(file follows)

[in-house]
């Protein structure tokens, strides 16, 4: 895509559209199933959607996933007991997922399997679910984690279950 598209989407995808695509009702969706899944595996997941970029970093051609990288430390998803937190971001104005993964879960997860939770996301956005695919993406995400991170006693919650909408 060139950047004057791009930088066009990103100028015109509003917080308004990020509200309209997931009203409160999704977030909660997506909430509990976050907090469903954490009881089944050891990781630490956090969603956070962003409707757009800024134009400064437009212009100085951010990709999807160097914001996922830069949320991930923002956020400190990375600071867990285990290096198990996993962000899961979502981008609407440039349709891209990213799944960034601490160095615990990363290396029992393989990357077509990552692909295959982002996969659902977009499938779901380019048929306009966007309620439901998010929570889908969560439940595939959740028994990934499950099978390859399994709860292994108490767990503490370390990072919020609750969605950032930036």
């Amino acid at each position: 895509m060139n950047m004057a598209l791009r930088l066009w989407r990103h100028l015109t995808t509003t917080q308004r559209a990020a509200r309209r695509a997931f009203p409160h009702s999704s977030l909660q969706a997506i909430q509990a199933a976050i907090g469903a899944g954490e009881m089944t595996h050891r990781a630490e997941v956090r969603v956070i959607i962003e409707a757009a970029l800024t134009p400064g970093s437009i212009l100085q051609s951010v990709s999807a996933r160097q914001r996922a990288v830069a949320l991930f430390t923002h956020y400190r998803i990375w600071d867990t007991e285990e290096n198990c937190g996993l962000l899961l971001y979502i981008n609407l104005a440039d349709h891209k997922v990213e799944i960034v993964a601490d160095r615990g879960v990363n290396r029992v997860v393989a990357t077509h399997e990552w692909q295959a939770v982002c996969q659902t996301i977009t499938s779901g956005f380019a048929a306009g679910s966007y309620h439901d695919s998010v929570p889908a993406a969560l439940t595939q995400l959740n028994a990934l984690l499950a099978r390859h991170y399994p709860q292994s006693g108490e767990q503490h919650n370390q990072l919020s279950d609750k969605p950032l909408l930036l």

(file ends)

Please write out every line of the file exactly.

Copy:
[in-house]
């Protein structure tokens, strides 16, 4: 895509559209199933959607996933007991997922399997679910984690279950 598209989407995808695509009702969706899944595996997941970029970093051609990288430390998803937190971001104005993964879960997860939770996301956005695919993406995400991170006693919650909408 060139950047004057791009930088066009990103100028015109509003917080308004990020509200309209997931009203409160999704977030909660997506909430509990976050907090469903954490009881089944050891990781630490956090969603956070962003409707757009800024134009400064437009212009100085951010990709999807160097914001996922830069949320991930923002956020400190990375600071867990285990290096198990996993962000899961979502981008609407440039349709891209990213799944960034601490160095615990990363290396029992393989990357077509990552692909295959982002996969659902977009499938779901380019048929306009966007309620439901998010929570889908969560439940595939959740028994990934499950099978390859399994709860292994108490767990503490370390990072919020609750969605950032930036």
């Amino acid at each position: 895509m060139n950047m004057a598209l791009r930088l066009w989407r990103h100028l015109t995808t509003t917080q308004r559209a990020a509200r309209r695509a997931f009203p409160h009702s999704s977030l909660q969706a997506i909430q509990a199933a976050i907090g469903a899944g954490e009881m089944t595996h050891r990781a630490e997941v956090r969603v956070i959607i962003e409707a757009a970029l800024t134009p400064g970093s437009i212009l100085q051609s951010v990709s999807a996933r160097q914001r996922a990288v830069a949320l991930f430390t923002h956020y400190r998803i990375w600071d867990t007991e285990e290096n198990c937190g996993l962000l899961l971001y979502i981008n609407l104005a440039d349709h891209k997922v990213e799944i960034v993964a601490d160095r615990g879960v990363n290396r029992v997860v393989a990357t077509h399997e990552w692909q295959a939770v982002c996969q659902t996301i977009t499938s779901g956005f380019a048929a306009g679910s966007y309620h439901d695919s998010v929570p889908a993406a969560l439940t595939q995400l959740n028994a990934l984690l499950a099978r390859h991170y399994p709860q292994s006693g108490e767990q503490h919650n370390q990072l919020s279950d609750k969605p950032l909408l930036l």